Print advertising is a great compliment to your online sales platforms, because print marketing often prompts greater follow-through. BRAND United reports that 86% of shoppers bought an item online after seeing it in a printed catalog.


Want to weave together catalogs and online purchasing? Here’s one inspiring example of a killer omnichannel strategy.


Quadratic: Selling the Adventure


For 30 years, Quadratic has prided itself on providing Jeep enthusiasts with the best parts and accessories for their customers.


From Antenna kits to light bars, Quadratic is committed to providing parts and accessories for daily on- and off-road needs.


Today millions of people receive Quadratec’s printed catalog in the mail. Even though there are more products on the company’s website than in their catalog, Quadratec uses printed catalogs to demonstrate it is an authoritative brand leader. Jeep enthusiasts love “jeeping,” and there’s just something about a giant catalog that gets that adventurer’s heart pumping!


In combination with its print success, Quadratec has elevated digital marketing efforts. By creating a corresponding mobile app, Quadratec allows customers to scan each product in the catalog with a mobile device. Scanned items bring customers to that item’s specific page on the website, so customers can easily tag it for a wish list, add it to their shopping cart, or purchase it from their phone.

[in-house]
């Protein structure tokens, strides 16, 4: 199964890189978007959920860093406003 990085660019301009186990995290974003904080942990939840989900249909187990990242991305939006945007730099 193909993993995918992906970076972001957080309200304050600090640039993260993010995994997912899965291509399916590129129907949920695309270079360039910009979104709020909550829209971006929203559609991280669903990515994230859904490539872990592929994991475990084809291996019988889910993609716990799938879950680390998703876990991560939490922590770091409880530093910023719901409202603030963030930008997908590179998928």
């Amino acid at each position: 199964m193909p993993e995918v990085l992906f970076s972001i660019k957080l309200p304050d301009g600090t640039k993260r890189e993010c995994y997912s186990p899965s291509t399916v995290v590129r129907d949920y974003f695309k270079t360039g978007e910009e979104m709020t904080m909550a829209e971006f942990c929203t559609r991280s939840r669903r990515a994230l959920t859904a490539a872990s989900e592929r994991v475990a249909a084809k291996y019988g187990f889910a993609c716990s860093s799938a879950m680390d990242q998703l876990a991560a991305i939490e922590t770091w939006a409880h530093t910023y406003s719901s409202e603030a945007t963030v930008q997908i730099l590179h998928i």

Is this effective? Absolutely. Since launching its first AR-enabled catalog, Quadratec has experienced a three percent sales boost, and its mobile app is used an average of 200,000 times each month.


A One-Two Punch


Direct mail meets customers where they live, and catalogs are a long-standing customer favorite.


Data shows 44 percent of customers visit a brand’s website after receiving direct mail marketing, which is 10 percent more than people who visit landing pages after receiving an email. And because catalogs are extremely engaging, people feel more confident about purchasing when they receive one.


David Naumann, vice president of marketing for BRP, noted studies that have shown people can spend upward of 20 minutes looking at catalogs compared to the seconds they might spend looking at product images displayed online:


"When you have that physical catalog, customers might ponder it longer, even write notes on it," he said. "It’s something you really can’t replicate in other media."


Want to explore catalog marketing options for your business? Visit us online today for a free quote!